|Industrial Training Institute (ITI), Apprenticeship|
A plumber is a tradesperson who specializes in installing and maintaining systems used for potable (drinking) water, and for sewage and drainage in plumbing systems.
The origin of the word "plumber" dates from the Roman Empire.  Roman roofs used lead in conduits and drain pipes and some were also covered with lead; lead was also used for piping and for making baths. The Latin for lead is plumbum. In medieval times, anyone who worked with lead was referred to as a plumber; this can be seen from an extract about workmen fixing a roof in Westminster Palace; they were referred to as plumbers: "To Gilbert de Westminster, plumber, working about the roof of the pantry of the little hall, covering it with lead, and about various defects in the roof of the little hall". Thus a person with expertise in working with lead was first known as a Plumbarius which was later shortened to plumber.
Years of training and/or experience are needed to become a skilled plumber; some jurisdictions also require that plumbers be licensed.
Common plumbing tasks and skills include:
Each state and locality may have its own licensing and taxing schemes for plumbers. Some states license journeymen and master plumbers separately, while others license only master plumbers. To become licensed, plumbers must meet standards for training and experience, and in most cases, pass a certification exam. There is no federal law establishing licenses for plumbers.
In Canada, licensing requirements differ by province; however, the provinces have pooled resources to develop an Interprovincial Program Guide that developed and now maintains apprenticeship training standards across all provinces. The Red Seal Program, formally known as the Interprovincial Standards Red Seal Program, is a program that sets common standards to assess the skills of tradespeople across Canada. The Red Seal, when affixed to a provincial or territorial trade certificate, indicates that a tradesperson has demonstrated the knowledge required for the national standard in that trade.
National Vocational Qualifications (NVQ) remained the main form of plumbing qualification until they were superseded in 2008 by the Qualification and Credit Framework (QCF) and then again, in 2015, into the National qualifications frameworks in the United Kingdom. The terms NVQ and SVQ (Scottish Vocational Qualification) are still widely used.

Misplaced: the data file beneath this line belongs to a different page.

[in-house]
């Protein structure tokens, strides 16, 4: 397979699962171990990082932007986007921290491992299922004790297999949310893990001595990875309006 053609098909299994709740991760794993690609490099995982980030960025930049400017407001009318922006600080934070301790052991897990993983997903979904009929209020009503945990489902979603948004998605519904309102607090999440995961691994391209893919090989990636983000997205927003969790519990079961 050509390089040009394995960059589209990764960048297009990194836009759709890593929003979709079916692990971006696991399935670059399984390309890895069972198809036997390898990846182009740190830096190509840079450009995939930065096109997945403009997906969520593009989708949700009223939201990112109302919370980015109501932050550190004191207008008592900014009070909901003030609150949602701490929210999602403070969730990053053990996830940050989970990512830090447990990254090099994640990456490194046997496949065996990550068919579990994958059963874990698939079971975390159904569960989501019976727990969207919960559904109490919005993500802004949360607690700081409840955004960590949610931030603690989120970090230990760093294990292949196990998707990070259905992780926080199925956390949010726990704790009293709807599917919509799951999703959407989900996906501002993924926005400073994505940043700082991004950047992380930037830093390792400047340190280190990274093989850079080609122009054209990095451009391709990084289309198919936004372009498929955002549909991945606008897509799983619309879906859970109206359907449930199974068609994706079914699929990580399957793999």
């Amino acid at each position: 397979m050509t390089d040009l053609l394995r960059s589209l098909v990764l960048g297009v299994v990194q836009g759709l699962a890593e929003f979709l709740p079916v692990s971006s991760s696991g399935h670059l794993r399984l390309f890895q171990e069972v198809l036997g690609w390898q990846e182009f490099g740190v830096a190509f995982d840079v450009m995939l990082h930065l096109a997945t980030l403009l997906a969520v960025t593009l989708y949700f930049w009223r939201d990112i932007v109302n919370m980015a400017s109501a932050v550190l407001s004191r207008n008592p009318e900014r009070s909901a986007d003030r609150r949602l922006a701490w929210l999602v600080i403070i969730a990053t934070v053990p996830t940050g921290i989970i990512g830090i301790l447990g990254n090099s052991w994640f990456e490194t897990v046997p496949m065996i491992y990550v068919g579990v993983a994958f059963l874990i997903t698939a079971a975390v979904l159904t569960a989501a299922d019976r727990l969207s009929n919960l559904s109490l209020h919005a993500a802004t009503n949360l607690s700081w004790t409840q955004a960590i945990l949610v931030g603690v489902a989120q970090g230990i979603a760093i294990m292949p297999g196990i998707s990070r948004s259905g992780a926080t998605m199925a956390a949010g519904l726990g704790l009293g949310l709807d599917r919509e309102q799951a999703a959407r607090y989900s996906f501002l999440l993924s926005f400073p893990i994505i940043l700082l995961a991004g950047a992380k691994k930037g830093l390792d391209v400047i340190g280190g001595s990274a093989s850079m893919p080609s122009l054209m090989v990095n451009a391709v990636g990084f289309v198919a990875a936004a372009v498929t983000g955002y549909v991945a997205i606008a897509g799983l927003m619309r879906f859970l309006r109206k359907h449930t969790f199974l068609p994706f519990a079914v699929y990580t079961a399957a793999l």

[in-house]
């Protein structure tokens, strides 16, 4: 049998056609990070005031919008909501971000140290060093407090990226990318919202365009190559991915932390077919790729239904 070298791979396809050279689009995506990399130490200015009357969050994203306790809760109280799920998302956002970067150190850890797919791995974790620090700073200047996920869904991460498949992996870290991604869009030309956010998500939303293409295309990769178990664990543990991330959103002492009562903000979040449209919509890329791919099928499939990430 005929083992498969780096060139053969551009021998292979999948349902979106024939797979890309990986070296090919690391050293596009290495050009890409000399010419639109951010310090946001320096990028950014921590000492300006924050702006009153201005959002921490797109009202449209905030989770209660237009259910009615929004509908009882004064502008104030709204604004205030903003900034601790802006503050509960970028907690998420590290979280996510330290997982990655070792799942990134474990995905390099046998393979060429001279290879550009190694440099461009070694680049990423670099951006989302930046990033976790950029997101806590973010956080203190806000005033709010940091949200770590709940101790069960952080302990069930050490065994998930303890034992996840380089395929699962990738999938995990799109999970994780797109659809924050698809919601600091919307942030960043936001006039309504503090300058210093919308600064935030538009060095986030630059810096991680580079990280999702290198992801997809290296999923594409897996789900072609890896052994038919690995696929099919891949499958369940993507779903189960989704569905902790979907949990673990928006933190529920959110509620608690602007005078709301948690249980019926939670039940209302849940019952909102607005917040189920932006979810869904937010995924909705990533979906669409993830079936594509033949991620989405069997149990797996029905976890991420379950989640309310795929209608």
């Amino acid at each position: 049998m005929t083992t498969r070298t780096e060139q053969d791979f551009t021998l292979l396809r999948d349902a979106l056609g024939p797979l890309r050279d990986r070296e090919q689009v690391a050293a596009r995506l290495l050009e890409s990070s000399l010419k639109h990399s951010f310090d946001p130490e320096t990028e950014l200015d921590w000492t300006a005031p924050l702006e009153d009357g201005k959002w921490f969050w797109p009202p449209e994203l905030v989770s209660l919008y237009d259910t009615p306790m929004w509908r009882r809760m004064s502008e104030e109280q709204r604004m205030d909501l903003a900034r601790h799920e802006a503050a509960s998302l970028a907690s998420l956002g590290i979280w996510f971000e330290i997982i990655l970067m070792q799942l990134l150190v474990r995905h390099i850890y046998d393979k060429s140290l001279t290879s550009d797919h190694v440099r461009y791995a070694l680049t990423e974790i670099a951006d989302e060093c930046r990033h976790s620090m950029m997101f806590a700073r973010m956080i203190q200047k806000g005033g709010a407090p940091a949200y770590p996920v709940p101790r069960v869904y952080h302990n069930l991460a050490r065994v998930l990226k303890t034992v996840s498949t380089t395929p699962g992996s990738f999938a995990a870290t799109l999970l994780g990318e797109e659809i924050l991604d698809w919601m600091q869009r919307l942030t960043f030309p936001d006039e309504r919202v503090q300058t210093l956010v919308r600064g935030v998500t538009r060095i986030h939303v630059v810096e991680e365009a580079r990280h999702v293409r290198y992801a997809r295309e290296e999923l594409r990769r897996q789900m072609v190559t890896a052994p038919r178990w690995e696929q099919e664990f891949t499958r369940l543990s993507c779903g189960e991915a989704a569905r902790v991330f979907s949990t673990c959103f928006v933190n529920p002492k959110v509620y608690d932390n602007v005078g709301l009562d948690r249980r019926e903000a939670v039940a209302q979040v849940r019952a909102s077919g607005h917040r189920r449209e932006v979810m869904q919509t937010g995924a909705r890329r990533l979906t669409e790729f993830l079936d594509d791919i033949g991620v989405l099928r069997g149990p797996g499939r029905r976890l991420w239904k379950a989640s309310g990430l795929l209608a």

Plumbers in the United Kingdom are required to pass Level 2 and Level 3 vocational requirements of the City and Guilds of London Institute. There are several regulatory bodies in the United Kingdom providing accredited plumbing qualifications, including City and Guilds of London Institute and Pearson PLC.
In Ireland, a 4-year apprenticeship plus qualification exam was necessary for someone to practice professionally. Accreditation of businesses is of great help in order to show their credibility and experience in the job.
Plumbing work is defined in the Australian Standards (AS3500) Regulations 2013 and refers to any operation, work or process in connection with installation, removal, demolition, replacement, alteration, maintenance or repair to the system of pipes and fixtures that conveys clean water into and liquid waste out of a building.
To become a licensed plumber a four year apprenticeship and a Certificate III in Plumbing is required. As part of this course, instruction in the basics of gas fitting will be undertaken. Upon completion, these basics in gas fitting will allow the plumber to not only apply for their plumbing license but also an interim gas license, and carry out gas work under the supervision of a fully qualified gas fitter.
To obtain a full gas license from the Department of Mines and Energy, the plumber will need to have worked on an interim gas license for a minimum period of twelve months and successfully completed a Certificate IV in Plumbing.
There are many types of dangers to a plumber. These include electric shock, strains and sprains, cuts and lacerations, bruises and contusions, fractures, burns and scalds, foreign bodies in the eye, and hernias. Working at height or in confined spaces, or working with lead and asbestos are all on-site dangers that plumbers can face.
Plumbers risk infections when dealing with human waste while repairing sewage systems. Microbes can be excreted in the faecal matter or vomit of the sufferer onto the toilet or sewage pipes. Human waste can contain infectious diseases such as cholera, typhoid, hepatitis, polio, cryptosporidiosis, ascariasis, and schistosomiasis.
The term "White House Plumbers" was a popular name given to the covert White House Special Investigations Unit established on July 24, 1971, during the presidency of Richard Nixon. Their job was to plug intelligence "leaks" in the U.S. Government relating to the Vietnam War (i.e. the Pentagon Papers); hence the term "plumbers".
In the early evening of June 17, 1971, Henry Kissinger held forth in the Oval Office, telling his President, and John Ehrlichman and Bob Haldeman, all about Daniel Ellsberg. Kissinger's comments were recorded, of course, on the hidden White House taping system, and four years later, a portion of that tape was listened to by the Watergate Special Prosecution Force, which was then investigating the internal White House police unit known as the Plumbers.